Harry Tanfield has thanked the home crowd for delivering him to the line in the East Cleveland Klondike Grand Prix.

Huge crowds lined the route of the inaugural event, organised by Velo29, which doubled as the opening race of British Cycling’s HSBC UK Spring Cup series.

Great Ayton’s Tanfield and his brother, Charlie, who rides for Brother NRG Driverplan, were cheered around every corner and up every climb of the testing 92.5-mile parcours.

And for the BIKE Channel Canyon talent, that support was crucial as he sprinted to third place behind winner Chris Latham, of Team Wiggins. The 23-year-old said:

“The crowds were huge. They were everywhere. Me and Charlie were getting shouted at all race, him in the break and me a couple of minutes later at the front of the peloton. “The support was massive. Without it, I would probably have given up at some point on that last lap but to have people egging me on was huge. “At Saltburn, on the last of the big laps, I almost got dropped on the climb. I had been riding on the front and then nearly got spat straight out the back when the attacks started. “I must have been 50th wheel out of Saltburn. Fortunately, it all came back together over the top of the climb. “I chased down the descent, moved up as much as I could before hitting the next climb and nearly got dropped on that, too! “I was really close to losing touch completely a few times. I thought it was game over when I couldn’t see the front at one point but those crowds kept me going. “I haven’t known a Prem like it. It was more like the Tour de Yorkshire. Other than the moors, there was big support all the way round the course, every village was rammed. “There were bandstands kicking around, people were having barbecues, I could smell them all day! It was just a really great atmosphere. “Charlie won the KOM award in the end, so it was a great day all round. I’m not sure whether the route will be the same next year but I can’t wait to ride it again.”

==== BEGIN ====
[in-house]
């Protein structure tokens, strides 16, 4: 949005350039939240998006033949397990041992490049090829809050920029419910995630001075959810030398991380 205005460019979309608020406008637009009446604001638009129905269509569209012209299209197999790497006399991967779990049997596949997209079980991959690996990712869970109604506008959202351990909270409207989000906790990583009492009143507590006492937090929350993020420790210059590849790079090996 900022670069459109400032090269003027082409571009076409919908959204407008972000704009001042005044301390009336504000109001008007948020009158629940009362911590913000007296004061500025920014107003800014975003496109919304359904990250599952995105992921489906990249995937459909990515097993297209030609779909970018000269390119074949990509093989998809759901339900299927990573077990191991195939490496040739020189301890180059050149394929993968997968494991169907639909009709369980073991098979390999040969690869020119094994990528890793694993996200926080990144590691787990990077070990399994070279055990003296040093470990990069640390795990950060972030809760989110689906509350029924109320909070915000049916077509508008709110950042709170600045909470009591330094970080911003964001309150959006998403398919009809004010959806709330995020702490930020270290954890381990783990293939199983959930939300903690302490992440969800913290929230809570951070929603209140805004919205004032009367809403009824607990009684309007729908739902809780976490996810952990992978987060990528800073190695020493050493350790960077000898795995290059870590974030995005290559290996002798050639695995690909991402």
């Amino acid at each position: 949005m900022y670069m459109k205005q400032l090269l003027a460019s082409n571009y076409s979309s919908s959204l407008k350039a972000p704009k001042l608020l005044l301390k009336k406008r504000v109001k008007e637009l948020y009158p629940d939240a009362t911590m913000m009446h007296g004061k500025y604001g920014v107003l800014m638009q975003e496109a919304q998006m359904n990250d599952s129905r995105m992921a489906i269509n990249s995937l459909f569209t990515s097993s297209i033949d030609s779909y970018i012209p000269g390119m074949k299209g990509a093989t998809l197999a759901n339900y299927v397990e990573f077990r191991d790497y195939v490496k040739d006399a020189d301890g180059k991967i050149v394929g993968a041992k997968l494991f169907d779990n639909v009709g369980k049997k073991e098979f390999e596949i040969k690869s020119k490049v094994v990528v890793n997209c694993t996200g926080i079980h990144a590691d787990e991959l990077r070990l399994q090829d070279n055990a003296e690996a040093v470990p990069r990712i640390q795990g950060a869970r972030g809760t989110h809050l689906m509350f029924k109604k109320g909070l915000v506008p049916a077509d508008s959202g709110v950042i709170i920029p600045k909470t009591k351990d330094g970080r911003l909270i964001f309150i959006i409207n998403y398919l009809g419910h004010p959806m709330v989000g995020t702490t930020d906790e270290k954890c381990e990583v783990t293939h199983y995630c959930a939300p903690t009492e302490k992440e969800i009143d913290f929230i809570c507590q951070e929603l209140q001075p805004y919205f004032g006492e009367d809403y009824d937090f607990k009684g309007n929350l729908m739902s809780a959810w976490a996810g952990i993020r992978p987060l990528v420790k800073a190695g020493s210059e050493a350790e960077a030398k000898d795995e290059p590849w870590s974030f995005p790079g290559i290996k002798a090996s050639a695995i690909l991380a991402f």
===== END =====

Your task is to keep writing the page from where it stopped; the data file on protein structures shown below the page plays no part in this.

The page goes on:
Tanfield’s team-mates Sam Lowe and Chris Opie finished sixth and 11th respectively as BIKE Channel Canyon were crowned top team and took an early lead in the Spring Cup rankings.

It could have been even better, though, had Opie not been hampered by a big crash just inside the 1km to go marker. Tanfield added: